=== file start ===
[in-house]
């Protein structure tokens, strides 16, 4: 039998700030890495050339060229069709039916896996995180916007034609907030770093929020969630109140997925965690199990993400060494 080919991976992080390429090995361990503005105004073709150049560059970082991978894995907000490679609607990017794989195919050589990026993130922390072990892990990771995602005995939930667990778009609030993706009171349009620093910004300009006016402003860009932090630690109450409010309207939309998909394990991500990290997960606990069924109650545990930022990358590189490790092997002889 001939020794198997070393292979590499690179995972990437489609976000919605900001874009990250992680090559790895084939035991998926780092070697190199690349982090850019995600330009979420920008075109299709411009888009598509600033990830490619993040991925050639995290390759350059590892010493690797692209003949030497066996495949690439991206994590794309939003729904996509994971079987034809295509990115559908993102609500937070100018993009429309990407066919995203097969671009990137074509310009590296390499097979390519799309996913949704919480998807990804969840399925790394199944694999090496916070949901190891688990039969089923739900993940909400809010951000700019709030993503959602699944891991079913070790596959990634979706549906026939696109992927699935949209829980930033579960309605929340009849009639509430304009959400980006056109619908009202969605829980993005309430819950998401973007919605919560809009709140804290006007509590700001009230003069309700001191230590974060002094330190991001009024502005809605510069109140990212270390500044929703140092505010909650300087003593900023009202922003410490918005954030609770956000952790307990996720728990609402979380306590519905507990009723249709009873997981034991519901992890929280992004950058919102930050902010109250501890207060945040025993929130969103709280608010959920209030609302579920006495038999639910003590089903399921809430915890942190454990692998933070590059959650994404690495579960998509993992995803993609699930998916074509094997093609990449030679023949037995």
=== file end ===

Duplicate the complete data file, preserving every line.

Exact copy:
[in-house]
């Protein structure tokens, strides 16, 4: 039998700030890495050339060229069709039916896996995180916007034609907030770093929020969630109140997925965690199990993400060494 080919991976992080390429090995361990503005105004073709150049560059970082991978894995907000490679609607990017794989195919050589990026993130922390072990892990990771995602005995939930667990778009609030993706009171349009620093910004300009006016402003860009932090630690109450409010309207939309998909394990991500990290997960606990069924109650545990930022990358590189490790092997002889 001939020794198997070393292979590499690179995972990437489609976000919605900001874009990250992680090559790895084939035991998926780092070697190199690349982090850019995600330009979420920008075109299709411009888009598509600033990830490619993040991925050639995290390759350059590892010493690797692209003949030497066996495949690439991206994590794309939003729904996509994971079987034809295509990115559908993102609500937070100018993009429309990407066919995203097969671009990137074509310009590296390499097979390519799309996913949704919480998807990804969840399925790394199944694999090496916070949901190891688990039969089923739900993940909400809010951000700019709030993503959602699944891991079913070790596959990634979706549906026939696109992927699935949209829980930033579960309605929340009849009639509430304009959400980006056109619908009202969605829980993005309430819950998401973007919605919560809009709140804290006007509590700001009230003069309700001191230590974060002094330190991001009024502005809605510069109140990212270390500044929703140092505010909650300087003593900023009202922003410490918005954030609770956000952790307990996720728990609402979380306590519905507990009723249709009873997981034991519901992890929280992004950058919102930050902010109250501890207060945040025993929130969103709280608010959920209030609302579920006495038999639910003590089903399921809430915890942190454990692998933070590059959650994404690495579960998509993992995803993609699930998916074509094997093609990449030679023949037995």